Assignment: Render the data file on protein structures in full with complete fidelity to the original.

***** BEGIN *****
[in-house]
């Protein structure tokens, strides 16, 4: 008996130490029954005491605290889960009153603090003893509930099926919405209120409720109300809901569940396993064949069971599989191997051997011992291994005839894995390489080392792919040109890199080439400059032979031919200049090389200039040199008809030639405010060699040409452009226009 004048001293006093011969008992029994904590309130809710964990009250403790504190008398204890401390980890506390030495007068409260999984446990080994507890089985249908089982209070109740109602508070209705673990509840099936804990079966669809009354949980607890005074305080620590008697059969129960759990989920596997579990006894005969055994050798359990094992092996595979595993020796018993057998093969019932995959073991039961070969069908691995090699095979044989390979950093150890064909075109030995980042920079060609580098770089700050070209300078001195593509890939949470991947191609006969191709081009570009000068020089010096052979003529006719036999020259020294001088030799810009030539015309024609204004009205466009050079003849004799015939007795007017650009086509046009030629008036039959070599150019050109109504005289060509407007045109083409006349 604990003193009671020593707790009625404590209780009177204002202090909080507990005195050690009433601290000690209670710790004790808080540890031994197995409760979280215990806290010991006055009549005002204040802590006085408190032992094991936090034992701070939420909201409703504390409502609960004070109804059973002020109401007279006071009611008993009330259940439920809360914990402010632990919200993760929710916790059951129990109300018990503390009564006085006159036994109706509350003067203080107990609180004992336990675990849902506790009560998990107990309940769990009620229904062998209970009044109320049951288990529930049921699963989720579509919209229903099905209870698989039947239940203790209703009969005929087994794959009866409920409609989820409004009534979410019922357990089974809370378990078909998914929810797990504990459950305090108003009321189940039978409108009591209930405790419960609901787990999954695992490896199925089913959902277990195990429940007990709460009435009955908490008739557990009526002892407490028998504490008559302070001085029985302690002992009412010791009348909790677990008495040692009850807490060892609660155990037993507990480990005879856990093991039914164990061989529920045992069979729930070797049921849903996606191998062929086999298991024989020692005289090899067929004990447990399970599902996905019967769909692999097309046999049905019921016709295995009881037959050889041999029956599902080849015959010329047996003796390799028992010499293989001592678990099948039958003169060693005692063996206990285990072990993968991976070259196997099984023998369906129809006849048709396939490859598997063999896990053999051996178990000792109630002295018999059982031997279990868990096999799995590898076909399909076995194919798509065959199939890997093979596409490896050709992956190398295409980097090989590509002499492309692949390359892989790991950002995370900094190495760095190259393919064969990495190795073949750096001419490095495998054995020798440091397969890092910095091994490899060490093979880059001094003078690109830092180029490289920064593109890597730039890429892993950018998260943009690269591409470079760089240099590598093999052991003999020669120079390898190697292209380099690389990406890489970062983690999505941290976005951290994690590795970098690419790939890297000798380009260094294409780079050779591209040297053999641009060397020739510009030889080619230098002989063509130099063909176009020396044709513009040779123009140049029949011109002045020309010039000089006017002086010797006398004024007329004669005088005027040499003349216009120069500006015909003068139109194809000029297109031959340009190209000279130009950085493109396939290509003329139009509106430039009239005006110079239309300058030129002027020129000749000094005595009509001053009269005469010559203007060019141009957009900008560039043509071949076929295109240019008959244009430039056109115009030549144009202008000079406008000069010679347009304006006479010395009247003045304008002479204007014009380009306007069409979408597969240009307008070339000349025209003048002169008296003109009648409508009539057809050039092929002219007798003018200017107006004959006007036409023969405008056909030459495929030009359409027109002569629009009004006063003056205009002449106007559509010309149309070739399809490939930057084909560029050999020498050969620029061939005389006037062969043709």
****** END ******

[in-house]
């Protein structure tokens, strides 16, 4: 008996130490029954005491605290889960009153603090003893509930099926919405209120409720109300809901569940396993064949069971599989191997051997011992291994005839894995390489080392792919040109890199080439400059032979031919200049090389200039040199008809030639405010060699040409452009226009 004048001293006093011969008992029994904590309130809710964990009250403790504190008398204890401390980890506390030495007068409260999984446990080994507890089985249908089982209070109740109602508070209705673990509840099936804990079966669809009354949980607890005074305080620590008697059969129960759990989920596997579990006894005969055994050798359990094992092996595979595993020796018993057998093969019932995959073991039961070969069908691995090699095979044989390979950093150890064909075109030995980042920079060609580098770089700050070209300078001195593509890939949470991947191609006969191709081009570009000068020089010096052979003529006719036999020259020294001088030799810009030539015309024609204004009205466009050079003849004799015939007795007017650009086509046009030629008036039959070599150019050109109504005289060509407007045109083409006349 604990003193009671020593707790009625404590209780009177204002202090909080507990005195050690009433601290000690209670710790004790808080540890031994197995409760979280215990806290010991006055009549005002204040802590006085408190032992094991936090034992701070939420909201409703504390409502609960004070109804059973002020109401007279006071009611008993009330259940439920809360914990402010632990919200993760929710916790059951129990109300018990503390009564006085006159036994109706509350003067203080107990609180004992336990675990849902506790009560998990107990309940769990009620229904062998209970009044109320049951288990529930049921699963989720579509919209229903099905209870698989039947239940203790209703009969005929087994794959009866409920409609989820409004009534979410019922357990089974809370378990078909998914929810797990504990459950305090108003009321189940039978409108009591209930405790419960609901787990999954695992490896199925089913959902277990195990429940007990709460009435009955908490008739557990009526002892407490028998504490008559302070001085029985302690002992009412010791009348909790677990008495040692009850807490060892609660155990037993507990480990005879856990093991039914164990061989529920045992069979729930070797049921849903996606191998062929086999298991024989020692005289090899067929004990447990399970599902996905019967769909692999097309046999049905019921016709295995009881037959050889041999029956599902080849015959010329047996003796390799028992010499293989001592678990099948039958003169060693005692063996206990285990072990993968991976070259196997099984023998369906129809006849048709396939490859598997063999896990053999051996178990000792109630002295018999059982031997279990868990096999799995590898076909399909076995194919798509065959199939890997093979596409490896050709992956190398295409980097090989590509002499492309692949390359892989790991950002995370900094190495760095190259393919064969990495190795073949750096001419490095495998054995020798440091397969890092910095091994490899060490093979880059001094003078690109830092180029490289920064593109890597730039890429892993950018998260943009690269591409470079760089240099590598093999052991003999020669120079390898190697292209380099690389990406890489970062983690999505941290976005951290994690590795970098690419790939890297000798380009260094294409780079050779591209040297053999641009060397020739510009030889080619230098002989063509130099063909176009020396044709513009040779123009140049029949011109002045020309010039000089006017002086010797006398004024007329004669005088005027040499003349216009120069500006015909003068139109194809000029297109031959340009190209000279130009950085493109396939290509003329139009509106430039009239005006110079239309300058030129002027020129000749000094005595009509001053009269005469010559203007060019141009957009900008560039043509071949076929295109240019008959244009430039056109115009030549144009202008000079406008000069010679347009304006006479010395009247003045304008002479204007014009380009306007069409979408597969240009307008070339000349025209003048002169008296003109009648409508009539057809050039092929002219007798003018200017107006004959006007036409023969405008056909030459495929030009359409027109002569629009009004006063003056205009002449106007559509010309149309070739399809490939930057084909560029050999020498050969620029061939005389006037062969043709």